A mother who has been fighting for 42 years to find out what happened to her dead baby's remains has discovered his coffin was buried with no body in it.
Lydia Reid was granted a court order for an exhumation to be carried out at the burial plot in Edinburgh last week but no human remains were found.
The exhumation was conducted by respected forensic anthropologist Prof Dame Sue Black.
Her report concluded that the coffin was buried without human remains.
Ms Reid said the news was "devastating".
During the exhumation, Dame Sue found a shawl, a hat, a cross and a name tag in the burial plot at Saughton Cemetery in Edinburgh, as well as the disintegrated coffin.
The internationally renowned forensic scientist said there were no skeletal remains and no sign of decomposition.
She told BBC Scotland: "Ultimately there is only one possible logical explanation and that is that the body was not put in that coffin."
Ms Reid's son Gary died at seven days old in Edinburgh's Hospital for Sick Children in July 1975.
Ms Reid, now 68, said that when she asked to see her son she was shown a child that was not hers.
"I objected but they said I was suffering from post-natal depression," she said.
"This baby was blond and big, my baby was tiny and dark-haired. This was not my son."
Ms Reid has campaigned for years to find out what happened to her son.
She was a leading figure in the Scottish push to expose how hospitals had unlawfully retained dead children's body parts for research.
The NHS in Scotland was forced to admit the widespread practice after an investigation into organ retention at Alder Hey hospital in Liverpool.
About 6,000 organs and tissues were retained by Scottish hospitals between 1970 and 2000, many from children.
Ms Reid continued to suspect her son's organs had been taken without permission but she has never found proof.
She said a post-mortem examination was carried out after his death against her wishes.
After getting Dame Sue to agree to carry out DNA testing on the remains, Ms Reid was granted a court order for an exhumation to confirm the contents of the coffin.
Dame Sue, the director of the Centre for Anatomy and Human Identification at the University of Dundee, said: "Lydia believed the baby in the grave may not be hers. The aim was to find bone for DNA analysis."
She said they found the coffin about 6ft down and the nameplate allowed them to identify that they were in the right place, even if Gary's name was spelled wrongly.
"When we first went down into the grave site there was a lot of funeral clothing so our expectation was that we had found what we were looking for," she said.
However, when they took the contents back to the lab to examine them there was no trace of human remains.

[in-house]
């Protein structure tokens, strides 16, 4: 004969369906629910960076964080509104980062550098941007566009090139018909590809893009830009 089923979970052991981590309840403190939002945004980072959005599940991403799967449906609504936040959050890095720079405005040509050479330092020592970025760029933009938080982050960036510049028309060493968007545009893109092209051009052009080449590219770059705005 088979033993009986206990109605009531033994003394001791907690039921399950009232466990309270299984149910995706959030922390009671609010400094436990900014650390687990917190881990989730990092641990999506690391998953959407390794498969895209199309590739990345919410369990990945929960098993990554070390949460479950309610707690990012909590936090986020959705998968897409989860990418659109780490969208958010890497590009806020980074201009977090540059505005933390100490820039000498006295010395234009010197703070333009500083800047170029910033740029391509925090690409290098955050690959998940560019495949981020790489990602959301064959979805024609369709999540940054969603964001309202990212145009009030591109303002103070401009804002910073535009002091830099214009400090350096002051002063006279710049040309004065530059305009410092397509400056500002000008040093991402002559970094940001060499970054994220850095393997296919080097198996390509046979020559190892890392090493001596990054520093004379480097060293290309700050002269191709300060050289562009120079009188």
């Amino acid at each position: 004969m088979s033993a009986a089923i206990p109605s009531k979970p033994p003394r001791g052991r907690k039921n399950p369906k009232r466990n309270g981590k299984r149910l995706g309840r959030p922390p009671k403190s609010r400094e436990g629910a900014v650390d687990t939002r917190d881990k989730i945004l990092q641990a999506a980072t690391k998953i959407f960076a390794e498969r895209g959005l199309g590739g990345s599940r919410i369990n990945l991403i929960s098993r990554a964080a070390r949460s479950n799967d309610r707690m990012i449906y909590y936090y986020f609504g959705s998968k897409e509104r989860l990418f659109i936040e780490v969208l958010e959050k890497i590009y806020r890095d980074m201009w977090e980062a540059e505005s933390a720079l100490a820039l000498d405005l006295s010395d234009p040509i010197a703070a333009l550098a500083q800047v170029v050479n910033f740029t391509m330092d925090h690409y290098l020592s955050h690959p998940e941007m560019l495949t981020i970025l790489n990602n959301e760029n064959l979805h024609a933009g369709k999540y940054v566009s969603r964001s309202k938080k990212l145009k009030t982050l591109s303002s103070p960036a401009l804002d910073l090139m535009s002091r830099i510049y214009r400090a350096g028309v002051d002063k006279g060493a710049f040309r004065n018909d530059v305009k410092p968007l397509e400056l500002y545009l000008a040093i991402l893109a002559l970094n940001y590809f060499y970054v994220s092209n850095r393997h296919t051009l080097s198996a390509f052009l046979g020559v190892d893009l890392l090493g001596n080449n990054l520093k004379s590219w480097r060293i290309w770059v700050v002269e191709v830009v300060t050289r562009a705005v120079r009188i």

There was a woollen shawl, a hat and a cotton shroud as well as fragments of the coffin.
"So we had wool, cotton and even a little cross, all preserved incredibly well - but there were no human remains," Dame Sue said.
"There was no baby in the coffin."
"There is no other answer because you never get that level of preservation of coffin and not have a body be preserved.
"There is no hair inside the hat, there is no bone inside the coffin shroud. It was not there and I have never seen that before."
Someone must know
Ms Reid said: "I wanted to prove the fact that he wasn't there. Until I could prove that he wasn't there I could not fight to find him."
"I wanted to be wrong. I wanted to be called a stupid old woman but the minute Sue lifted the shawl out of the ground I knew there was nothing in it.
"My heart hit my feet and I did not know what to say.
"It is devastating to know that all years I have been coming here to honour my son and he's not been here.
"He is my son and he deserves the respect of a proper burial."
She said someone must know what happened to him.
"Even if he has been incinerated I want to know," she said.
"Even if he is lying in a jar in a hospital somewhere I want to know. If it is possible to get my son back, I want my son back.
"If it is not possible then at least tell me and let me have peace."
Ms Reid said she knew from her time in the organ scandal campaign that there would be other cases like hers.
Dame Sue said: "If I was a betting woman I would say this is not an isolated incident and the reason is that it seems too incredibly well executed."
She said: "There will have to be an investigation of some sort."
"I've never come across anything like this before."
Contacted the police
Funeral directors Scotmid Co-operative Funerals said as soon as they heard of the allegations they informed Police Scotland.
A statement said: "We also recently met with Mrs Reid and close members of her family to offer our full support in what has been an extremely distressing situation for them.
"We hope that our actions in contacting the police will help give Mrs Reid the answers to the questions she has raised about her son's funeral."
NHS Lothian deputy chief executive Jim Crombie said: "Our condolences are with the family of Gary Paton. This matter is now being looked into by the police and we are unable to comment further."